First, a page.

This Day in National/World Weather History ...
 4 March 1841 → President William Henry Harrison delivered a 100-minute inaugural address in near-freezing temperatures while refusing to wear a coat or hat. Though probably not directly related to the weather on Inauguration Day, he soon became ill, possibly from pneumonia, and died on April 4, only 30 days into his presidency.
 4 March 1899 → The world's highest recorded storm surge occurred at Bathurst Bay, Queensland, Australia when Tropical Cyclone Mahina created a surge 43 feet deep. The storm also caused the largest death toll of any natural disaster in Australian history, with 400 casualties.
 4 March 1909 → The Inauguration ceremony of President William H. Taft was forced indoors due to a blizzard that dropped 10 inches of snow on the Capital. Strong winds toppled trees and telephone poles. All activity was brought to a standstill. It took 6,000 men and 500 wagons to clear 58,000 tons of snow and slush from the parade route. Just after the swearing-in, the snow tapered off.

This Day in Weather History Archive

On This Day In

                   Weather History...


January 7, 1967:

Heavy snow and strong winds caused low visibilities in west central Minnesota from the 6th through the 7th. There were several accidents reported.

January 7, 1980:

A strong area of low pressure moved out of the northern Rockies across South Dakota and central Minnesota on January 6th and 7th. Heavy snow along with very high winds caused widespread blowing and drifting snow with low visibilities. Many roads were closed and many motorists were stranded. Snowfall amounts across western and northern Minnesota were from 7 to 12 inches.

January 7, 1989:

Five to nineteen inches of snow fell across northern and east central South Dakota on the 6th and 7th. Snow and blowing snow reduced visibilities to near zero in many locations as winds gusted to near 50 mph. Part of Interstate 29 north of Sisseton was closed the night of the 7th. Icy roads contributed to a school bus accident which injured 8 boys. Extreme wind chills of 30 to 60 below also occurred. Snowfall amounts included 8 inches in Sisseton, with 12 to 19 inches across Marshall and Roberts counties.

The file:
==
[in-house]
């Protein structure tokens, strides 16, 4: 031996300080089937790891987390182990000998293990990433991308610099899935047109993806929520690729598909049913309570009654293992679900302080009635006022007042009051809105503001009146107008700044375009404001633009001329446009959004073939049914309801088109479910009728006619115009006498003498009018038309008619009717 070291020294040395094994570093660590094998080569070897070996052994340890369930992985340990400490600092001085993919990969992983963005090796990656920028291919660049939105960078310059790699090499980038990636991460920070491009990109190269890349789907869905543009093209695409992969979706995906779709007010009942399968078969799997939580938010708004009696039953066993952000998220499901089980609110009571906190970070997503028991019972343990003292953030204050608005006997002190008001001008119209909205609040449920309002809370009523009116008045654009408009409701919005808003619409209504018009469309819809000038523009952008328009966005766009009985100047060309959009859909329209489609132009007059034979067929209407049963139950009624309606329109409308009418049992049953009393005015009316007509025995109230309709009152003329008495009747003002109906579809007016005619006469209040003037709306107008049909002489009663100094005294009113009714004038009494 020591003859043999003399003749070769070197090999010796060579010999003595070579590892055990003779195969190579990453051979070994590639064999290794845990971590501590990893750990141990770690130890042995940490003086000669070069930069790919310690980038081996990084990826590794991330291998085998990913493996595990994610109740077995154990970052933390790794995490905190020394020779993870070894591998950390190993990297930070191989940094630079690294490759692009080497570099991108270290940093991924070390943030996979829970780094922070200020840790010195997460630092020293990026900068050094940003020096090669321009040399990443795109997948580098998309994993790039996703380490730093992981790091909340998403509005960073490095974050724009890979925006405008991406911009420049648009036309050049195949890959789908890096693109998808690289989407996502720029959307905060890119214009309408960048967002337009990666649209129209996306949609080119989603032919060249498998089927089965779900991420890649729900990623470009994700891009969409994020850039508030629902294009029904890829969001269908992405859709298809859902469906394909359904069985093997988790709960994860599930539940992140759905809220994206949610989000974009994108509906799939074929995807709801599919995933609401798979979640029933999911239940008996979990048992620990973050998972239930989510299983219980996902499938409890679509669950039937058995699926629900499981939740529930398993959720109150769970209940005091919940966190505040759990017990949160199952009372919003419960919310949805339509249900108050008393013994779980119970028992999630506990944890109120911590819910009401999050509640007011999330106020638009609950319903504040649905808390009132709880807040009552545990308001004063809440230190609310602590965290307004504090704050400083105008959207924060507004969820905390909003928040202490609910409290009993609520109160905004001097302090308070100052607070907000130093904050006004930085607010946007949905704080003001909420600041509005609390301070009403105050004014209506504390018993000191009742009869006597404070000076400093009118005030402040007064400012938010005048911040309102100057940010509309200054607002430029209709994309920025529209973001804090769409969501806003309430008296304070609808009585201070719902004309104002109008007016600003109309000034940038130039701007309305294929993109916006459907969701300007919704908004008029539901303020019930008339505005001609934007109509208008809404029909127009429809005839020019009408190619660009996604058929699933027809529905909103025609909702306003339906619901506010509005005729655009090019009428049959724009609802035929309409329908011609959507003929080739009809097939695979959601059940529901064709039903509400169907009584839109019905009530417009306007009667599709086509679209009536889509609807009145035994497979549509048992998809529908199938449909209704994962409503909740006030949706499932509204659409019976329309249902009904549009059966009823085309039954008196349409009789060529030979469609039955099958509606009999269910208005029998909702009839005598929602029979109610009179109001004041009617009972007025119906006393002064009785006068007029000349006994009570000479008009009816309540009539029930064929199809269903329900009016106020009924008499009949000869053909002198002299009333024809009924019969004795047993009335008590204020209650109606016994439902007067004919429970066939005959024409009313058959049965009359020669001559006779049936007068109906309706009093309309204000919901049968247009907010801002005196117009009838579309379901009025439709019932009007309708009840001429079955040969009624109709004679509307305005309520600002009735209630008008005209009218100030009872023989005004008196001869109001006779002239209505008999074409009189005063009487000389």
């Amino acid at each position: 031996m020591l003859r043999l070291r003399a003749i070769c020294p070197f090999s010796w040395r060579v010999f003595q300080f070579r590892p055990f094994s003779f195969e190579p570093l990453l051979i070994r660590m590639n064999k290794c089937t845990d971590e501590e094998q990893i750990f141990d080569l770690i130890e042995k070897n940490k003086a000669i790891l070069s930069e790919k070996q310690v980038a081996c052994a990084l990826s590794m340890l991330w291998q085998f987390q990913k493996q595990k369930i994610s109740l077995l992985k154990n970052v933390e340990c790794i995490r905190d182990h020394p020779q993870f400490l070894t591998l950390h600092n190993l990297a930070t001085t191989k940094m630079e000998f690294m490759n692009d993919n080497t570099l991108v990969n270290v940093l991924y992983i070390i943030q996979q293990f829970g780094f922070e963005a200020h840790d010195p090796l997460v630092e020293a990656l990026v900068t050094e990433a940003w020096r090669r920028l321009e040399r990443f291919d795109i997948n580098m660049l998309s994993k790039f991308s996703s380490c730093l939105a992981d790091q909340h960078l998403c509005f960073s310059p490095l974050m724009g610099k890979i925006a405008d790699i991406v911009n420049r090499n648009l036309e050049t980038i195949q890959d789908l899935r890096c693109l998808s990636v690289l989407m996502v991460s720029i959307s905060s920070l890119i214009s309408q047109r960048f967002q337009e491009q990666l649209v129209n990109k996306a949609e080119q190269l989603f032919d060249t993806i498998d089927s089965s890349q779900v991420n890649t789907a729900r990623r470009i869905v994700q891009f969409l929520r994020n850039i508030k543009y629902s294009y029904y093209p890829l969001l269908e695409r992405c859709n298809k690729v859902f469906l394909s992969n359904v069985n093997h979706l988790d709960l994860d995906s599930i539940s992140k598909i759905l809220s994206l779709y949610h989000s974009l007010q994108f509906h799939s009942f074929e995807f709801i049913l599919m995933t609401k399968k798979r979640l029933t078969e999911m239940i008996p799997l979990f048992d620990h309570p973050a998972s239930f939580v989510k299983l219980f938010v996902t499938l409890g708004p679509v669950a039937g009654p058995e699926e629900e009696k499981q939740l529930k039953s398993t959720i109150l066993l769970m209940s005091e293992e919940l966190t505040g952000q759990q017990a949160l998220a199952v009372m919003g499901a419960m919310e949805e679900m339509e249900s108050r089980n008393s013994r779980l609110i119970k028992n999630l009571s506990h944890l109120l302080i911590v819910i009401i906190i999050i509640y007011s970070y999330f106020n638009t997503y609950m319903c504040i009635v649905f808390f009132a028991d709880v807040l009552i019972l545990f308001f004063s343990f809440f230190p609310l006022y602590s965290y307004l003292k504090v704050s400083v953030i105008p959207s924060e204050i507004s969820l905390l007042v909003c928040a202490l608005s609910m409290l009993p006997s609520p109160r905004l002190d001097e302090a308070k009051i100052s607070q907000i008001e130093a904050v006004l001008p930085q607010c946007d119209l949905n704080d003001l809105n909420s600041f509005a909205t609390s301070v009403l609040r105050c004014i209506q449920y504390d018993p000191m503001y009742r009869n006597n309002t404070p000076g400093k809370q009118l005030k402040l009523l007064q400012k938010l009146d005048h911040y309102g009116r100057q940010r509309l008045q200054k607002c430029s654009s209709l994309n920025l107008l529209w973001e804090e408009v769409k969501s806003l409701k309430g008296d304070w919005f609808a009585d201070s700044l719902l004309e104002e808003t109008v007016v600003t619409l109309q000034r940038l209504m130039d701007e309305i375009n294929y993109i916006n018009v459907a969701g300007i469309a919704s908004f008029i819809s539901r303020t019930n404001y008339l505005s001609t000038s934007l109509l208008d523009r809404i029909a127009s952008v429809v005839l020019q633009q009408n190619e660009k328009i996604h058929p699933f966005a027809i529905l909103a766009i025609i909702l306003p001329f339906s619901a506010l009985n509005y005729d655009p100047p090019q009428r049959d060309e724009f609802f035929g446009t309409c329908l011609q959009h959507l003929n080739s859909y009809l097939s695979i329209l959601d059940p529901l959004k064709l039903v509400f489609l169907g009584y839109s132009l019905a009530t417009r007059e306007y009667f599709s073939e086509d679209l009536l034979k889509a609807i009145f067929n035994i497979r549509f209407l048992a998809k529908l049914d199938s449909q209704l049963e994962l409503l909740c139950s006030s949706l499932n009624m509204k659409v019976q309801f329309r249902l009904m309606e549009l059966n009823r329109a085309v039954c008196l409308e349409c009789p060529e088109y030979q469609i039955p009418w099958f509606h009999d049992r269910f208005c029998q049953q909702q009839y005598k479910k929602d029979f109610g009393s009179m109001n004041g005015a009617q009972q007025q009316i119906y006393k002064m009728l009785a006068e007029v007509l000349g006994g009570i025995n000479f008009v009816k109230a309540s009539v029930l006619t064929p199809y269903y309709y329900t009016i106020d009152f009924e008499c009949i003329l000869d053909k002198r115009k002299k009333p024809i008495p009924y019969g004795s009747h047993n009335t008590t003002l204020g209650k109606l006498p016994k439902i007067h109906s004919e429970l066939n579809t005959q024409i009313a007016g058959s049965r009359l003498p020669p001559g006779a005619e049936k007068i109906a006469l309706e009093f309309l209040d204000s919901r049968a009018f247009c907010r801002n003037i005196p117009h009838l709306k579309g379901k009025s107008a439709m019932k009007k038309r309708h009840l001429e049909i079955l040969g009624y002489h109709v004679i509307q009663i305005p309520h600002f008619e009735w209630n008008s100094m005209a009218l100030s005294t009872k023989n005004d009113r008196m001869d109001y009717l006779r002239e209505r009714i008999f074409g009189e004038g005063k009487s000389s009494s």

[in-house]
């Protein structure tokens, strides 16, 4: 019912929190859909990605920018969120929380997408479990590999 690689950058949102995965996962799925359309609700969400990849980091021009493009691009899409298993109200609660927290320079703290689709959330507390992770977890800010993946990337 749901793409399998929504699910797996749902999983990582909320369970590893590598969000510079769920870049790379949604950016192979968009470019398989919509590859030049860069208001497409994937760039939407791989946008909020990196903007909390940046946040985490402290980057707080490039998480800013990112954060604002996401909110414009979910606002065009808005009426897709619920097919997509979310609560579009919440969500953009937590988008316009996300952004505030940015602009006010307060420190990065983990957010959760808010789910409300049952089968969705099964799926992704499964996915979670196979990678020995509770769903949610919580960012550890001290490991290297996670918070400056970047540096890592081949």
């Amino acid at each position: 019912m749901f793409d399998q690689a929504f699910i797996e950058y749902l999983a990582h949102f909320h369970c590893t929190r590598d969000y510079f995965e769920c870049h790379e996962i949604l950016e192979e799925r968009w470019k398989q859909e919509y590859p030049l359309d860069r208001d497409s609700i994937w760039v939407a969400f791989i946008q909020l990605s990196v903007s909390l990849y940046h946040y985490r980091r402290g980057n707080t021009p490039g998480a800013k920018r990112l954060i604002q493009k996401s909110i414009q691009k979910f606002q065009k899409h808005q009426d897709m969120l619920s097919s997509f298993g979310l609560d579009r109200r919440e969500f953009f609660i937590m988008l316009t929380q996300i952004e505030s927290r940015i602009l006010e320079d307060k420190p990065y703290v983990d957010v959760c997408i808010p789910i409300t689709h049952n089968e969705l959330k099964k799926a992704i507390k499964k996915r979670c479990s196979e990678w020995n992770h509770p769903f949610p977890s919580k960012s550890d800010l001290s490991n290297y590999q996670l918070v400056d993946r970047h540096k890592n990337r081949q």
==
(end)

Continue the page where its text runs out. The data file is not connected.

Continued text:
January 7, 2010:

Arctic high pressure combined with strong northwest winds resulting in extreme wind chills from 35 to nearly 50 degrees below zero across central and northeast South Dakota. Some of the lowest wind chills included, -40 in Aberdeen; -41 in Watertown; -42 in Highmore; -43 in Leola and Faulkton; -44 in Eagle Butte, Herreid, and Gettysburg; and -47 in Bowdle. Several record lows were also tied or broken during the morning hours of the 8th including, -22 degrees NW of Gann Valley and Victor; -23 degrees at Pierre and Sisseton; -24 degrees at Roscoe; and -34 degrees at Pollock.


Record Highs: Record Lows:
Aberdeen: 54 (1963) Aberdeen: -39 (1912)
Kennebec: 63 (2003) Kennebec: -37 (1912)
Mobridge: 58 (2003) Mobridge: -33 (1912)
Pierre: 61 (2003) Pierre: -24 (1942)
Sisseton: 54 (1963) Sisseton: -26 (1936)
Timber Lake: 55 (2003) Timber Lake: -30 (1912)
Watertown: 49 (1990) Watertown: -29 (1942)
Wheaton: 48 (1963) Wheaton: -25 (1982)

Record Precipitation: Record Snowfall:
Aberdeen: 0.46" (1992) Aberdeen: 4.3" (1992)
Kennebec: 0.48" (1992) Kennebec: 4.0" (1975)
Mobridge: 0.14" (1992) Mobridge: 1.8" (1992)
Pierre: 0.42" (1992) Pierre: 4.0" (1975)
Sisseton: 0.45" (1989) Sisseton: 7.0" (1989)
Timber Lake: 0.18" (1992) Timber Lake: 1.5" (1992)
Watertown: 0.26" (1975) Watertown: 2.6" (1975)
Wheaton: 0.59" (1989) Wheaton: 8.0" (1989)


USA.gov is the U.S. government's official web portal to all federal, state and local government web resources and services.